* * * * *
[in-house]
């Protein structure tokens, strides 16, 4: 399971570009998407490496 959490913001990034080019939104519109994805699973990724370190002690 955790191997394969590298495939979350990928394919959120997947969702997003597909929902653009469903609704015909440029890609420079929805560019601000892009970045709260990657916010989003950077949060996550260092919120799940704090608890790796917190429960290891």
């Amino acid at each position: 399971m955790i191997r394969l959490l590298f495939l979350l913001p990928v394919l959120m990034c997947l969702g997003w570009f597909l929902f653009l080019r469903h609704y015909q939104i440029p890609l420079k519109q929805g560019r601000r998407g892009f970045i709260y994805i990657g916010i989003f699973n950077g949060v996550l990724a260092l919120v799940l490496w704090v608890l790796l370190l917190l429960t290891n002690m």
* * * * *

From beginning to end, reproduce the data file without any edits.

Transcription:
[in-house]
């Protein structure tokens, strides 16, 4: 399971570009998407490496 959490913001990034080019939104519109994805699973990724370190002690 955790191997394969590298495939979350990928394919959120997947969702997003597909929902653009469903609704015909440029890609420079929805560019601000892009970045709260990657916010989003950077949060996550260092919120799940704090608890790796917190429960290891």
């Amino acid at each position: 399971m955790i191997r394969l959490l590298f495939l979350l913001p990928v394919l959120m990034c997947l969702g997003w570009f597909l929902f653009l080019r469903h609704y015909q939104i440029p890609l420079k519109q929805g560019r601000r998407g892009f970045i709260y994805i990657g916010i989003f699973n950077g949060v996550l990724a260092l919120v799940l490496w704090v608890l790796l370190l917190l429960t290891n002690m």